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Four CS appraisal licences in England's share of the North Sea could help the UK reach its net zero objectives.

By Callum Cyrus

BP and Equinor have secured carbon storage licences from the UK's North Sea Transition Authority (NSTA), enabling them to appraise four sites off the coast of Humberside, the NSTA announced May 12.

The IOCs will have eight years to conduct appraisal work on the storage sites. The agreed work programs involve seismic surveys and appraisal wells.

After the appraisal term is completed, BP and Equinor will have the option of applying for full storage permits. The acreage lies around 70 km from the North Sea coast at Humberside.

The NSTA has now awarded six appraisal licences for potential carbon storage in the UK's continental shelf. It estimates BP and Equinor's work in the northeast, combined with the UK's existing Endurance carbon storage project, could ultimately deliver a CO2 storage capacity of up to 23mn metric tons/year.

By the end of this decade, Whitehall aims to expand carbon storage capacity to 20 to 30mn mt/yr, and this could rise to above 50mn mt/yr by 2035. The first injection of CO2 into a UKCS-licensed storage could, the NSTA estimates, take place in three years time.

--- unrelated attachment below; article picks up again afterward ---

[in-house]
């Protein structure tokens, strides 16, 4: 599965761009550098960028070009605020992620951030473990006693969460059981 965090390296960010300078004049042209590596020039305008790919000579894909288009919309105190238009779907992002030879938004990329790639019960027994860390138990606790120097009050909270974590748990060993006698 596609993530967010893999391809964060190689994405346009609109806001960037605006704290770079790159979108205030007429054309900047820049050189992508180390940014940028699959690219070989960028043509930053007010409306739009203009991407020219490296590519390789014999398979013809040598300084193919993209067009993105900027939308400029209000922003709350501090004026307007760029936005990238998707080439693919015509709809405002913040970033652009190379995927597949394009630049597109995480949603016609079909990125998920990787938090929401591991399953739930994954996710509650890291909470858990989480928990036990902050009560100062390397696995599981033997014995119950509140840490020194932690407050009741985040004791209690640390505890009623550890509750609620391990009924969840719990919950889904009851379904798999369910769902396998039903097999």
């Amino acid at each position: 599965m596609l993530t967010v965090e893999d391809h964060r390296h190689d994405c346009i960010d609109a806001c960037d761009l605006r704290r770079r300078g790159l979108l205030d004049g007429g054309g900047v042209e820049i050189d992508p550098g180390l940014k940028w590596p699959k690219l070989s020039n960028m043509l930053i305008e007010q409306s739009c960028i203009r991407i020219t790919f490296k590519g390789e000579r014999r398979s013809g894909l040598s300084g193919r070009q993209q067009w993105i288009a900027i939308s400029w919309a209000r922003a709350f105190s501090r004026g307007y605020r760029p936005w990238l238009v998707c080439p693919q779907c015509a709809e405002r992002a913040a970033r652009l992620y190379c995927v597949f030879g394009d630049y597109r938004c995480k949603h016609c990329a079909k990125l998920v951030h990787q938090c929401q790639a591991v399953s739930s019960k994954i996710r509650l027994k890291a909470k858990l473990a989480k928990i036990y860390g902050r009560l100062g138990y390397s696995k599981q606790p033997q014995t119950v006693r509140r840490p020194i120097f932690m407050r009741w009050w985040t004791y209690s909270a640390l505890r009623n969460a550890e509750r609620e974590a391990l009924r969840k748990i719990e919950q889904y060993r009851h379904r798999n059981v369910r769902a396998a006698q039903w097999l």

NSTA director of operations Scott Robertson said: "The NSTA is pleased to award these licences which have the potential to make a significant contribution towards the government's net zero target.

"Carbon storage and low carbon gas production, alongside growth in hydrogen and renewable energy, are all key elements of the energy transition and a crucial part in tackling the climate emergency, but we know that time is short and real action must be taken rapidly, so we will work closely with BP and Equinor to ensure that milestones on this project are met, as we do with other projects across the North Sea."